The fixed bar is a very versatile exercise, as it works muscles in the shoulders, arms and back without involving (almost) any special equipment. But that's not why it can't be a little complicated - after all, you have to use your own body weight. Don't be discouraged if you can't suspend yourself right away: it happens to a lot of people! Train by following the tips in this article and everything will change in no time.
Method 1 of 3: Getting Started with Easier Exercise Variations
Step 1. Suspend the body by the bar without swinging
You only need a bar that is high enough to suspend your body. Hold it with your hands just beyond the line of your shoulders, lift your feet off the floor, and try to bring your shoulder blades together to activate your back muscles. Stay like that for as long as you can, and finally let go and land slowly. Ideally, suspend yourself ten times for at least ten seconds each.
- Train this way until you can suspend your body for a minute straight.
- You can also wrap a towel around the bar and hang from it. The fabric surface is uneven but is easier to hold.
Step 2. Make the bar assisted with a resistance band
Attach the resistance band to the bar and run a foot through the end of the band. Hold onto the bar itself with your hands in line with your shoulders and pull your body up until your chin passes it. Stay like that for a second and go back to the beginning. Finally, try doing one or two sets of five to ten reps each.
- The elastic reduces the body's resistance to gravity when you do the barbell.
- Start using lower strength elastics as you get used to it. You'll probably be ready for the normal fixed bar when the accessory doesn't even take effect anymore.
use the assisted bar on a chair, bench or crate if you do not have access to the resistance band. Just don't bend your knees and don't use leg strength.
Step 3. Make the bar negative
Climb onto a chair, bench, or crate until your head is above the bar. Grasp it tightly with your hands just beyond the line of your shoulders, take your feet off the pad, and slowly extend your arms. Release the bar when they are fully stretched and do one or two sets of eight to ten repetitions of this movement.
The negative bar isolates the movements and simulates part of the final exercise, but without having to use all the muscles in the region. Switch to the full version when you can do two or three sets of this variation without difficulty
Step 4. Make the fixed bar with jump to generate momentum
Stand under the bar or on top of a chair, bench or crate. Jump up and hold onto it with your hands in line with your shoulders. Now raise the body until you pass the chin of the device for a second. Slowly return to starting position and do as many reps as you can.
The fixed bar with heel is an explosive exercise and works your muscles even harder. Decrease the height of your jumps more and more to make it more difficult to move as you get used to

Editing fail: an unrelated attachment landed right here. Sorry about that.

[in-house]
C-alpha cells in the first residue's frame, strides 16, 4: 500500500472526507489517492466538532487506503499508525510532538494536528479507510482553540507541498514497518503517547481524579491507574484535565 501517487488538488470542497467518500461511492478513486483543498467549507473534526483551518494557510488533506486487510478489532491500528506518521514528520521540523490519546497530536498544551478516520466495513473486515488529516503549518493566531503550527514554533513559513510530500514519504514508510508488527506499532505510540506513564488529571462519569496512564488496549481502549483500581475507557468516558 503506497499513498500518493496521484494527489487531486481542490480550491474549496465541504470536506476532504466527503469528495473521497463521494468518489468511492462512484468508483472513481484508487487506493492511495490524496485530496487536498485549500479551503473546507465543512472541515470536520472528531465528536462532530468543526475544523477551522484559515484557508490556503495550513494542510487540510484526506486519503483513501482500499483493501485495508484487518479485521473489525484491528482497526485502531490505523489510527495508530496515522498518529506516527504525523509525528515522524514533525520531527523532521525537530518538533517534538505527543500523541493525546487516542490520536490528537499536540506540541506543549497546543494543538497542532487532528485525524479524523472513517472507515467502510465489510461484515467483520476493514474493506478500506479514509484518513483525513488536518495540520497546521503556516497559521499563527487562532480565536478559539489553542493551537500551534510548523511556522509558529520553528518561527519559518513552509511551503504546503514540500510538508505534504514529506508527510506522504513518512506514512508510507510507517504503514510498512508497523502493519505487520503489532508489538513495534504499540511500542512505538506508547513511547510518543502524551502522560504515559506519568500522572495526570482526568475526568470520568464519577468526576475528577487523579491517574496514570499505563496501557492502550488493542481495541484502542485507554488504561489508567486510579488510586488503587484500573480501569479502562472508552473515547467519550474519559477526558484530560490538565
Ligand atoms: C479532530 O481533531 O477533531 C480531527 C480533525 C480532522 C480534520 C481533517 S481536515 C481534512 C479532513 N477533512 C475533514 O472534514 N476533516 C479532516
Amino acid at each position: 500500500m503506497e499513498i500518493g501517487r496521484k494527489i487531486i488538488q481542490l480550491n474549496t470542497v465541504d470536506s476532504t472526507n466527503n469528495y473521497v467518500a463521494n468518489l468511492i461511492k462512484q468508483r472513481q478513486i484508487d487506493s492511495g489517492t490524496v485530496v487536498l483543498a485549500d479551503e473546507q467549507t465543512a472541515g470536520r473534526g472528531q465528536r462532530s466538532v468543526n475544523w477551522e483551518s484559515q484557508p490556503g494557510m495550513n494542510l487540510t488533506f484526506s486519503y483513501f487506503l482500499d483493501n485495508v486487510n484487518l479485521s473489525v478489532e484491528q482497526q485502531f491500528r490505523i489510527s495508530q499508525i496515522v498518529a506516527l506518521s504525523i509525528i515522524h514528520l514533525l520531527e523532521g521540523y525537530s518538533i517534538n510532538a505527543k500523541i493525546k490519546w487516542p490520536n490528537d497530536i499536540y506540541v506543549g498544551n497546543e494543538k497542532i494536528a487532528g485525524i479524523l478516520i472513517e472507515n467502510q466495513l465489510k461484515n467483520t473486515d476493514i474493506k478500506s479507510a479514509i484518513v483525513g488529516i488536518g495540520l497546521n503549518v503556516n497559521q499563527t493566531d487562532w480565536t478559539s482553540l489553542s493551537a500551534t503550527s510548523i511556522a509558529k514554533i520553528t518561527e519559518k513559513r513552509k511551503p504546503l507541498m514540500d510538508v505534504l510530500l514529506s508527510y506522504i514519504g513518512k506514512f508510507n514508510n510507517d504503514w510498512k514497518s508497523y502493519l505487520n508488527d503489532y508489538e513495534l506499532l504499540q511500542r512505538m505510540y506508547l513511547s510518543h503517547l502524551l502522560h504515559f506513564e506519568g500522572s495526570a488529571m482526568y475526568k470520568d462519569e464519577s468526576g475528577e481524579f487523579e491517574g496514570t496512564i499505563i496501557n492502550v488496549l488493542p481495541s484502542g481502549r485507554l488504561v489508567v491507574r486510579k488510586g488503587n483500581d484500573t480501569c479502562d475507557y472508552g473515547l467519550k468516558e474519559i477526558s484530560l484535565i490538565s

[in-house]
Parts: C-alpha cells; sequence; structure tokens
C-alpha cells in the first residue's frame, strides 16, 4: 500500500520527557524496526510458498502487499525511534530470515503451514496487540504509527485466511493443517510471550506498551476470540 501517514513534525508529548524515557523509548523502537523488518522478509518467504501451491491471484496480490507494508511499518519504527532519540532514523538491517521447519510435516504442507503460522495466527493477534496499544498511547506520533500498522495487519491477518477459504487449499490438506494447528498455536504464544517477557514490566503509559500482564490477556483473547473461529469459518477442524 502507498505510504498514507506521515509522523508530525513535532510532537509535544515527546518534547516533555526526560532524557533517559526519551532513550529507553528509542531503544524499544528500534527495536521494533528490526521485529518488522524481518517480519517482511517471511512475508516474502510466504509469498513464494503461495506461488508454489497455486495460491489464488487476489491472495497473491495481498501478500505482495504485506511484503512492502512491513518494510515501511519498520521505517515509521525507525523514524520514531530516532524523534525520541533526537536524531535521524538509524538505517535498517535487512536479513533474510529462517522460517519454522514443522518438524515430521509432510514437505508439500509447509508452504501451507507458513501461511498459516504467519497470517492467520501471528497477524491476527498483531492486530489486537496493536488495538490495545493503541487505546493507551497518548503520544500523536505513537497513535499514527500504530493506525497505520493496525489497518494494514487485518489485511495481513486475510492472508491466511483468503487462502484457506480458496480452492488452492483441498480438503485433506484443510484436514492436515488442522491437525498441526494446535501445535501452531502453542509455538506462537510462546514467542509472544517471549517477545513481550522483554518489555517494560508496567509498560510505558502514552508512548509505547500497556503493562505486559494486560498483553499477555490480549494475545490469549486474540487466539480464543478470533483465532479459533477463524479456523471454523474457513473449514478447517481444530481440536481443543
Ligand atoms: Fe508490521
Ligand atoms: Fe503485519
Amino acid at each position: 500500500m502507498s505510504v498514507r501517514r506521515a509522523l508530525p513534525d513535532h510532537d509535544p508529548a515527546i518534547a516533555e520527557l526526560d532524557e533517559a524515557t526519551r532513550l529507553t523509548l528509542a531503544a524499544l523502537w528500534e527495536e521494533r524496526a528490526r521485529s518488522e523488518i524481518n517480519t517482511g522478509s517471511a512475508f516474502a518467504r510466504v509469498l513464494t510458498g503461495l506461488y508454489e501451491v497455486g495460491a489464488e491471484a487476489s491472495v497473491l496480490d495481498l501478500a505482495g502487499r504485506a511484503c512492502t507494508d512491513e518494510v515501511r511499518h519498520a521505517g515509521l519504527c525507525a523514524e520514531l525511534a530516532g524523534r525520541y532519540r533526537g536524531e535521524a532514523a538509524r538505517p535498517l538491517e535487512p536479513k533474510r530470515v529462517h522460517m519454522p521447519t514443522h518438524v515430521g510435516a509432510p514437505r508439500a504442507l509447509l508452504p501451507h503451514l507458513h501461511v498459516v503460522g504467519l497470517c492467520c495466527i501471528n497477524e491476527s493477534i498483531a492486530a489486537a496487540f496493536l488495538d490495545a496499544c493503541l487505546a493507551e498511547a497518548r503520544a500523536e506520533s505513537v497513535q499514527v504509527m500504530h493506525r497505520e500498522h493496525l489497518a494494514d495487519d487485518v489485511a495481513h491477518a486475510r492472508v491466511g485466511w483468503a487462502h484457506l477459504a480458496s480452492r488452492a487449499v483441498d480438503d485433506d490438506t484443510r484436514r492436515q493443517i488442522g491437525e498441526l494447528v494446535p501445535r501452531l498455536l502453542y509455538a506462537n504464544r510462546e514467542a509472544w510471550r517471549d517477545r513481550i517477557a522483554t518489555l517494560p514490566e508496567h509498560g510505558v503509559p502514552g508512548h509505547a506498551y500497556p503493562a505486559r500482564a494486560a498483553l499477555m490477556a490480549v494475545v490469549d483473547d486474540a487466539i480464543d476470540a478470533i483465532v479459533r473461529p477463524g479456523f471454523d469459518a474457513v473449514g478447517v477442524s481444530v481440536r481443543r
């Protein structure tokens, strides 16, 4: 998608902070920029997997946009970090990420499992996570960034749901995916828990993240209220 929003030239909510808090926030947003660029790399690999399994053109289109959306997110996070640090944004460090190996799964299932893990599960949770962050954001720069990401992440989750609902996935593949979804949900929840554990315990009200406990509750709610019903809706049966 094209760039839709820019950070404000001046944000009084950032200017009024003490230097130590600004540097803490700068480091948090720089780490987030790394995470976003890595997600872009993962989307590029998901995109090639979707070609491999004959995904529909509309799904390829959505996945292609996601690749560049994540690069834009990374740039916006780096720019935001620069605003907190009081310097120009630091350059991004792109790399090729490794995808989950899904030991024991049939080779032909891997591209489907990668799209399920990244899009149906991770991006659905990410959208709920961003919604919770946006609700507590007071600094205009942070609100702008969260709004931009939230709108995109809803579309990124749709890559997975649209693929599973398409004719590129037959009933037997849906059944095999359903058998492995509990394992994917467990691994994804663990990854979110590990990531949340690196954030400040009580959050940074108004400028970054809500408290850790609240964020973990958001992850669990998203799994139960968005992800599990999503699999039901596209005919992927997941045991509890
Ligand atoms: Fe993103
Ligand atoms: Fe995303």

Step 5. Try doing the partial barbell to increase your range of motion
Suspend the body from the bar with your arms in line with your shoulders. Bring your shoulder blades together and bend your elbows to lift yourself as far as you can, always controlling the movement. Extend and relax your arms when this is no longer possible and try to do as many reps as you can.
- Use the partial fixed bar as a parameter to monitor your progress. In time, you will be able to do the full exercise without even realizing it.
- You can also barbell with your palms facing you instead of facing forward. This variation is easier because it involves more biceps strength.
Method 2 of 3: Developing the Muscles
Step 1. Train four or five times a week
Do 30 minutes of exercise each weekday, including the torso and back, to get even more strength and endurance for the barbell. Also, never get too heavy and reserve at least two days of rest. One of the many advantages of this disciplined practice is that you will lose weight and, as a result, have less difficulty with the barbell.
- Incorporate other muscle groups into your workout and never work the same area over days. For example: train your arms and chest one day and your back and legs the next.
- Also do aerobic exercise such as cycling, jogging, and swimming. They give more strength and disposition overall.
Step 2. Work the back with the front handle device
This device simulates the movement of the fixed bar, with the difference that you are seated and can choose the load you want to lift. Place the pin at the proper weight, pick up the bar and sit on the bench. Pull the appliance until it is under your chin, count for a second and slowly return to the starting position. Do one or two sets of eight to 12 reps each.
- Increase the charge as you get used to the device. Try to get to what equates to your natural weight.
- You can also use an assistive device to improve your posture without having to worry so much about the load at first.
never let go of the bar at once, as it will make a bang and may even damage or injure someone.
Step 3. Work arms with alternate or barbell curl